Farmers Affected by Drought Have Time to Replace Livestock

Farmers Affected by Drought Have Time to Replace Livestock

Share
Farmers Affected by Drought Have Time to Replace Livestock

According to the Internal Revenue Service, farmers and ranchers affected by the huge drought in the United States have an extension to replace livestock and defer tax on gains made through forced sales.  The crippling drought has affected 43 states, and currently stands as one of the worst droughts in U.S. history.  

Many farmers and ranchers are forced to sell livestock because of serious droughts.  In order to conserve water, they need to limit their herd while still trying to make a profit.  In order to qualify for the deferment, the livestock usually needs replaced within four years, but the IRS has allowed an additional year.  

The one-year extension and deferment applies to farmers who sold more livestock used for dairy, breeding, or draft purposes than usual because of the drought.  Farmers who raise livestock for slaughter or sport do not apply for the extension.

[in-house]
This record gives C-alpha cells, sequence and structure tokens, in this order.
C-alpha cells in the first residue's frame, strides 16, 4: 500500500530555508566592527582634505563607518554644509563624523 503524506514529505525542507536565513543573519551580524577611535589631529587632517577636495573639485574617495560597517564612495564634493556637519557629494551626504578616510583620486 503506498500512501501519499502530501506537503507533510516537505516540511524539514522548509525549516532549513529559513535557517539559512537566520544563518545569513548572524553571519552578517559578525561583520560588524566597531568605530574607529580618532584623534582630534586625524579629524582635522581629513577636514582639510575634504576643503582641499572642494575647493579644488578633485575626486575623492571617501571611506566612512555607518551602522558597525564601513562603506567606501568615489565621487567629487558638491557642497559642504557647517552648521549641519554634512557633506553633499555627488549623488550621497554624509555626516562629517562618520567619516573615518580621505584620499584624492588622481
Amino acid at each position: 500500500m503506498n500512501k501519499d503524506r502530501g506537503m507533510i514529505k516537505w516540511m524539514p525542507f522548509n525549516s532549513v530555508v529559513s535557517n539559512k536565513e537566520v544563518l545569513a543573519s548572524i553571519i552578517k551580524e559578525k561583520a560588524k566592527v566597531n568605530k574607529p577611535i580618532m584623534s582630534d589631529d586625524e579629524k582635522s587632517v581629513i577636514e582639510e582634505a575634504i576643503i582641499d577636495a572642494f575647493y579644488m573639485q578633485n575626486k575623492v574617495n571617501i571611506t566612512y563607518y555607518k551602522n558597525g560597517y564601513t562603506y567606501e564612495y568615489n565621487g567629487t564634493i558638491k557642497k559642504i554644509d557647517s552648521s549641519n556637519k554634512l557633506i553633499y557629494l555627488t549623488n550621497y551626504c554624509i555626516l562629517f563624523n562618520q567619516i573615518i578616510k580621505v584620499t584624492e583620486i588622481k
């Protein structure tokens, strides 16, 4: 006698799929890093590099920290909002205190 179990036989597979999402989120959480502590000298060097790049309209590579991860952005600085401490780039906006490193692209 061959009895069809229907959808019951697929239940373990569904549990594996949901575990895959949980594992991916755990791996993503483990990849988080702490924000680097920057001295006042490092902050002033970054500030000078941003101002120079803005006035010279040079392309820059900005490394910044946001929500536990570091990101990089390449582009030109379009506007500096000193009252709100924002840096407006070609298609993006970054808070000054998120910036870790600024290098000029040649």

Qualified farmers need to maintain the farm within a county, parish, city or district in a location the National Drought Mitigation Center (NDMC) declare as having “exceptional, extreme or severe” drought conditions for a whole week between September 1, 2011 and August 31, 2012.  

The IRS reports that farmers and ranchers whose replacement period was set to expire at the end of the current tax year (generally December 31, 2012) now have until the same date in 2013.  The extension mainly targets farmers that were affected by droughts in 2008 and are still affected by droughts since the normal extension is four years.  The IRS announces that it will allow further extensions if the severe drought continues.  

More information about the relief can be found on www.irs.gov under Notice 2012-62.  Information about tax issues and reporting drought sales can be found under Publication 225, Farmer’s Tax Guide on the IRS’s website as well.

Source: Internal Revenue Service

Comments

comments

Share

Related Articles


Read previous post:
South Carolina Tax Forms

Close